By Jenny Seifert
Like many early career scientists who come to NCEAS, Skylar Hopkins began her scientific journey as a “muddy boots ecologist.” Unlike many others, her initial career aspirations were not in science, but in history and elementary education.
A few twists and turns in college led her to ecology and, eventually, that of parasites. By graduate school she found herself also donning the hat of a statistician, after counting snails and their parasites for her dissertation research resulted in “the accidental creation of the most statistically complicated datasets known to mankind” (her words).
Her stats experiences and realization that mountains of unused data are lying in wait for someone to analyze them steered her to the world of synthesis science at NCEAS, where she is now a postdoctoral researcher with the Ecological Levers for Health working group under the Science for Nature and People Partnership.
An avid caver, an experience she likens to being an astronaut, and blogger about parasites, Hopkins is one of the newer faces at NCEAS who brings a perspective that surely adds to the diversity of people who make up our community. We got to know a little more about Hopkins in this month’s Portrait.
What questions are you most interested in solving?
I have many interests, but all of my favorite research questions involve the transmission of infectious diseases. Right now, our SNAPP project is holding much of my scientific attention. Our working group is exploring the intersection of biodiversity/ecosystem conservation and human infectious diseases to understand when and how we can find win-win solutions that advance conservation goals and reduce disease.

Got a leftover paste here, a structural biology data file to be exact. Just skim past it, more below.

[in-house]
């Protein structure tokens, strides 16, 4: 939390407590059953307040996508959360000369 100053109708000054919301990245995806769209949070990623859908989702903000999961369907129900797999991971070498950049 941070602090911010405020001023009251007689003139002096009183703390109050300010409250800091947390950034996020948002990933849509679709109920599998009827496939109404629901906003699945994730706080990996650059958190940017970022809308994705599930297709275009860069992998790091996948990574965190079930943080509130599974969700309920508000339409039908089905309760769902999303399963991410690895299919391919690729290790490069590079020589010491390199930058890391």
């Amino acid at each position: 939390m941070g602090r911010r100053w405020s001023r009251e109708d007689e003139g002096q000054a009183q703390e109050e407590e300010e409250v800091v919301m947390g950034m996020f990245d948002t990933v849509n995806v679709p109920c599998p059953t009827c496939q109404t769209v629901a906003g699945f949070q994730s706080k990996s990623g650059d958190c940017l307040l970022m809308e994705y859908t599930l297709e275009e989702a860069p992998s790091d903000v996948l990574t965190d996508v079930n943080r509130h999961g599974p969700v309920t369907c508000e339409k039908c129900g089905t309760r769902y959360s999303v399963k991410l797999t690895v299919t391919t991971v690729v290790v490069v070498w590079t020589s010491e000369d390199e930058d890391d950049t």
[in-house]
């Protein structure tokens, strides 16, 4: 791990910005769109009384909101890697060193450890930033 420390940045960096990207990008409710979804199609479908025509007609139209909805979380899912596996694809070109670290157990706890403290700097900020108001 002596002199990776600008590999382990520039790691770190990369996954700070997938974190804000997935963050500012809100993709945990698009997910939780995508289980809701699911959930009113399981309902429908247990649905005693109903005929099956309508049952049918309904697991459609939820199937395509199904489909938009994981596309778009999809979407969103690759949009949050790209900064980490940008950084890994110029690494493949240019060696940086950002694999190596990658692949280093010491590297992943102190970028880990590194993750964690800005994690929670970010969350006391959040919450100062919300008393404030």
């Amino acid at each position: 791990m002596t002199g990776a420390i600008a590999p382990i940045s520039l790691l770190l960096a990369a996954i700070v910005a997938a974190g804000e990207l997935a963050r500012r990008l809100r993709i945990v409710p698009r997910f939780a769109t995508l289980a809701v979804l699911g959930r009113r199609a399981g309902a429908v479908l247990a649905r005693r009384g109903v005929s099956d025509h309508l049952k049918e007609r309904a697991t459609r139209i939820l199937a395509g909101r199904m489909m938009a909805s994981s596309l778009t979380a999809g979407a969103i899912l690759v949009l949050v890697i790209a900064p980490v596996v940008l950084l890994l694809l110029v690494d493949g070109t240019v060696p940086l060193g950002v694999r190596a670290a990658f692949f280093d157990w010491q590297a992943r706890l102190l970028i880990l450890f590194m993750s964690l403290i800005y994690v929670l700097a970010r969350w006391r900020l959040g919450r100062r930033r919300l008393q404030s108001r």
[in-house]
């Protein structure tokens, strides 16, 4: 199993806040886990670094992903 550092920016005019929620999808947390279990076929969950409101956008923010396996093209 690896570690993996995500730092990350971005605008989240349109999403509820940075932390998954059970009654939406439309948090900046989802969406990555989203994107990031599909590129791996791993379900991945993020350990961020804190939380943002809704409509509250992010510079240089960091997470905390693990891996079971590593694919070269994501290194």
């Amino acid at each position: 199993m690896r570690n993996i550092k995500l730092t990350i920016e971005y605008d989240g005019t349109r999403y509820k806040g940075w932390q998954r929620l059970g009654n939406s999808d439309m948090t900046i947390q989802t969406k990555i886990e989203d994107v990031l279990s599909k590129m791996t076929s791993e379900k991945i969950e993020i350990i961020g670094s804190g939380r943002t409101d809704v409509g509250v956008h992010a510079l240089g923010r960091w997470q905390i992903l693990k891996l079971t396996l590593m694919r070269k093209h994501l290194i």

Why did you get into your line of work?
It’s still shocking to me that I turned into a quantitative ecologist. I entered the University of Maine at Farmington as an elementary education major, with a general plan to specialize in history and avoid math and biology at all costs. To avoid taking a non-majors biology course in my first semester, I enrolled in environmental geoscience. I’m not sure whether I loved the professor or the field trips more, but I quickly decided to become a scientist. I actually thought I was going to become a paleontologist, but then another favorite professor set me loose on western Maine with a butterfly net and a backpack full of glassine envelopes, and my interests shifted to studying and conserving living animals.
At first, I decided I was going to be a marine conservation ecologist, and I applied for something like 40 summer internships. I was rejected by almost all of them! But at the eleventh hour, right before I took up a rotten fast food job, I was offered an internship studying freshwater snail parasites in Virginia. It sounded like a bunch of boring microscope work (sorry, I was young and naive), but I was desperate and accepted anyway. I ended up loving the research so much that I returned to Virginia for a second internship the next summer and for graduate school the year after. Since then, studying infectious diseases has provided me with seemingly endless opportunities to explore important basic and applied research questions.